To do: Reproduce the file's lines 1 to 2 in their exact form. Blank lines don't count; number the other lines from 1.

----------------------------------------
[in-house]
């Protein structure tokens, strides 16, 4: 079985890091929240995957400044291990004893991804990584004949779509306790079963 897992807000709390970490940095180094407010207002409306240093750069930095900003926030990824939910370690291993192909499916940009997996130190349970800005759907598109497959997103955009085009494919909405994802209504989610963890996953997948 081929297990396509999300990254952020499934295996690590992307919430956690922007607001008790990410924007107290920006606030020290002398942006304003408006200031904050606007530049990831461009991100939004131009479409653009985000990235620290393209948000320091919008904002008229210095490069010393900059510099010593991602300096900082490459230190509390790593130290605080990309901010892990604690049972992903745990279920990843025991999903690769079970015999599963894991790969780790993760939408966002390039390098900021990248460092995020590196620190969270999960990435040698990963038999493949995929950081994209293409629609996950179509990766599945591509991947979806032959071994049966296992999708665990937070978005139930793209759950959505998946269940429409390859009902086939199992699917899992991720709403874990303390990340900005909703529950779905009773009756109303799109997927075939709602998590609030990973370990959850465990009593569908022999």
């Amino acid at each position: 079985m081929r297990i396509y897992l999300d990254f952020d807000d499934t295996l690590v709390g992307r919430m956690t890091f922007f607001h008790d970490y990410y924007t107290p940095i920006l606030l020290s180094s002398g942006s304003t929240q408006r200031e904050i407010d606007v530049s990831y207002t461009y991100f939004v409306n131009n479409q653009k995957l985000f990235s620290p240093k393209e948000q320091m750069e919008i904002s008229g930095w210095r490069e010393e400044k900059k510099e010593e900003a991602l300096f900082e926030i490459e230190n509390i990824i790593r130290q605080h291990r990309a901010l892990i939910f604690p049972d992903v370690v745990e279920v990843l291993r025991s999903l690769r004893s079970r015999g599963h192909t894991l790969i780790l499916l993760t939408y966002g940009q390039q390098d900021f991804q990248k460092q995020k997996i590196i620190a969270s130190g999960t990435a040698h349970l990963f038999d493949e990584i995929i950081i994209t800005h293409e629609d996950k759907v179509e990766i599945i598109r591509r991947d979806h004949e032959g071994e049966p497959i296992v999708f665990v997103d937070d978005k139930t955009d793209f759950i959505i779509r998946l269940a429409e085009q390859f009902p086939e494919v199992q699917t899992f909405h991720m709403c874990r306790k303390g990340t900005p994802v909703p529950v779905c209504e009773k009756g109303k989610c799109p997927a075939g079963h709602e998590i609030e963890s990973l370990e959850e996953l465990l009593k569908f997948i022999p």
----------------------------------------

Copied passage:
[in-house]
């Protein structure tokens, strides 16, 4: 079985890091929240995957400044291990004893991804990584004949779509306790079963 897992807000709390970490940095180094407010207002409306240093750069930095900003926030990824939910370690291993192909499916940009997996130190349970800005759907598109497959997103955009085009494919909405994802209504989610963890996953997948 081929297990396509999300990254952020499934295996690590992307919430956690922007607001008790990410924007107290920006606030020290002398942006304003408006200031904050606007530049990831461009991100939004131009479409653009985000990235620290393209948000320091919008904002008229210095490069010393900059510099010593991602300096900082490459230190509390790593130290605080990309901010892990604690049972992903745990279920990843025991999903690769079970015999599963894991790969780790993760939408966002390039390098900021990248460092995020590196620190969270999960990435040698990963038999493949995929950081994209293409629609996950179509990766599945591509991947979806032959071994049966296992999708665990937070978005139930793209759950959505998946269940429409390859009902086939199992699917899992991720709403874990303390990340900005909703529950779905009773009756109303799109997927075939709602998590609030990973370990959850465990009593569908022999």